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Accounting - Creating cyber warriors from employees

image Lee Ann Collins, Managing Partner, Lane Gorman Trubitt, LLC Dallas, TX

DALLAS/FT WORTH - I recently sat down with our IT professionals to have a discussion about what types of cyberattacks are out there and how we can protect the company we love. This lead to me staying up late that night reliving the numerous ways that a malicious attack could impact a business. I am the leader of a company that supports many families, not only our employees and their families, but also our clients and their employees. Being well-informed is the first step to a stronger cyber defense.

    Unfortunately, cyberattacks are not so obvious. They can often happen quietly in the background, and you won’t know it’s a problem until your information is breached and available to the public. Also, many companies don’t understand how important it is to be vigilant until it’s too late. Below are statistics, compiled by Varonis, about cyberattacks and its impact on businesses, individuals, and our nation.

•    In 2017, 147.9 million consumers were affected by the Equifax Breach. The total population of the United States is currently 329.09 million adult consumers.
•    In 2017, cybercrime costs accelerated with organizations spending nearly 23 percent more than 2016—on average about $11.7 million.
•    The financial services industry will spend, on average, $18.3 million to resolve a cybercrime. The loss of data represents 43% of total costs.
•    Ransomware attacks are growing more than 350% every year Ransomware damage costs will rise to $11.5 billion in 2019, and a business will fall victim to a ransomware 
     attack every 14 seconds.
•    The United States and the Middle East spend the most on post-data breach response. Costs in the U.S. were $1.56 million and $1.43 million in the Middle East.
•    21% of all files are NOT protected in any way.
All of these are terrifying, and they don’t just affect large corporations. According to Smallbiztrends.com:
•    43% of cyber-attacks target small businesses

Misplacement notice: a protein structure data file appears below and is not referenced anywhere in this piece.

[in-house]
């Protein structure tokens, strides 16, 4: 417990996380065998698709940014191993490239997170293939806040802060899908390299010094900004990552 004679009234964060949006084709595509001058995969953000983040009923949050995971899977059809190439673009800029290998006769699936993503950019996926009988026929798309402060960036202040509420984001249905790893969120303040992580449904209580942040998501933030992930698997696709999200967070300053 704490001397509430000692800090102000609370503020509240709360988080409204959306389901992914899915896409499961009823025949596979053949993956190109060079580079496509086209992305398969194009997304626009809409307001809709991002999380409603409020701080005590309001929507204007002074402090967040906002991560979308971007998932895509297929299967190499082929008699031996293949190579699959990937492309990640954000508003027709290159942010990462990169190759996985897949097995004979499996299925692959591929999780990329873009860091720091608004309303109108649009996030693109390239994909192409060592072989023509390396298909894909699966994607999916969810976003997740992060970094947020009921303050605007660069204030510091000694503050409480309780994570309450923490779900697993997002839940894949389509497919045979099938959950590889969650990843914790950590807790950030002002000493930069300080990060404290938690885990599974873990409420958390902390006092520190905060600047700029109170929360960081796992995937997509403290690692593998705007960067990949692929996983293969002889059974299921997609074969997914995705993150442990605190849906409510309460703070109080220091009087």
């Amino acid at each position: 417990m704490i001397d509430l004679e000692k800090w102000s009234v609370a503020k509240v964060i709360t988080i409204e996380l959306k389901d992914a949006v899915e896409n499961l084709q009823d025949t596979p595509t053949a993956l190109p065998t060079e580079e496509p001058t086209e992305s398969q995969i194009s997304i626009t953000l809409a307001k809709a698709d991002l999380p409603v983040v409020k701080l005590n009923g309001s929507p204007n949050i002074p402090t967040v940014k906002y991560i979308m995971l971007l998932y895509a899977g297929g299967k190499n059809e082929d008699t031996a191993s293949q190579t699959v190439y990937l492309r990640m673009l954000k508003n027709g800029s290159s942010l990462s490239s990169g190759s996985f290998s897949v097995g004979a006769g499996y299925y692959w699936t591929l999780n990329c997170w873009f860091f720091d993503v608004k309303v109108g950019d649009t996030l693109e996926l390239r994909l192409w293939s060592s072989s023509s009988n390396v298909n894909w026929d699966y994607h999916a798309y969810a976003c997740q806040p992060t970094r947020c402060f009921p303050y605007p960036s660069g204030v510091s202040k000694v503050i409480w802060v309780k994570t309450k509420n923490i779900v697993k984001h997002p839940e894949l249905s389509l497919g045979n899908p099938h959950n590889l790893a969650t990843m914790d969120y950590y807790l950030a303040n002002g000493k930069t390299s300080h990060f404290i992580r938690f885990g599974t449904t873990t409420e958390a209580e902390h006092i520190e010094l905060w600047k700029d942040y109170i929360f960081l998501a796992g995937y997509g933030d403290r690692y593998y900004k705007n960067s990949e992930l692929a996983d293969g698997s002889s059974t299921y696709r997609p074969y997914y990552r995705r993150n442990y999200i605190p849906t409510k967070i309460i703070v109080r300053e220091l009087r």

•    60% of companies will go out of business following a cyber-attack
•    Most cyber-attacks are the result of a negligent employee or contractor

How can your business be attacked?

    The goal of every cyberattack is to gain access to your system. It can be malicious like we saw with the 2016 Mirai Botnet, which attacked the service provider Dyn and ultimately shut down a large section of the internet including Netflix, Twitter, and CNN.
    In May, the City of Baltimore was one of several municipalities that were attacked by ransomware this year. Hackers demanded that the city pay almost $80,000 in bitcoin to release the city’s servers that control everything from email to billing. This attack prevented city employees from accessing the system for more than a month and the city was unable to distribute the June utility bills. Just to recover from this attack the city had to set aside $10 million in emergency funding.
    Remotely accessing internet-connected devices is not the only way your network is at risk. Physical in-person attacks can be just as harmful. In fact, an unattended workstation with a USB port is a prime opportunity for malware and keystroke logging to be introduced to the network.
    Once they are connected to your network, malicious individuals can bombard your servers with information causing them to shut down, called a denial-of-service attack. Your network can also be held captive by ransomware that sections off access to data until an undetermined amount of money is paid to the “bad guy”. Unfortunately, there is no assurance that once the ransom is settled that the information will be restored.

How do you prevent it?

    Turn your employees into cyber-warriors for the company. Train them on how to identify threats within emails and websites. Explain proper password procedures, and institute a multi-factor authentication process when vital information is being accessed.
    Protect your physical assets by creating a visual database that is regularly maintained so that employees are easily identified. A visual database can be anything from photo ID badges to a seating chart with headshots on your local intranet.
The best defenders for your company are the people that work for it, but former employees who left on bad terms can become also malicious agents. When an employee is terminated or leaves the company for another opportunity, protect your information by immediately removing access to any system and changing their passwords.
    I know that your company is as important to you as Lane Gorman Trubitt is to me. Empowering your employees with training and tools to defend the company they work for is the best line of protection.
    To better safeguard your business, it is always good practice to contact your local security firm. If you require any additional cyber security information or resources, you can always check out the International Association of Privacy Professionals (IAPP) website.

About Lee Ann:
    A long-time authority in the construction industry with more than three decades of experience in public accounting, Lee Ann Collins is the managing partner at Lane Gorman Trubitt, LLC. During her tenure with the firm, she has collaborated with clients of all sizes consulting on business planning and taxation strategies, financial analysis, and the preparation of compiled, reviewed, and audited financial statements. Lee Ann often serves on boards of industry organizations working toward effective solutions for members, and she is a frequent speaker on financial reporting and taxation matters within the accounting community.

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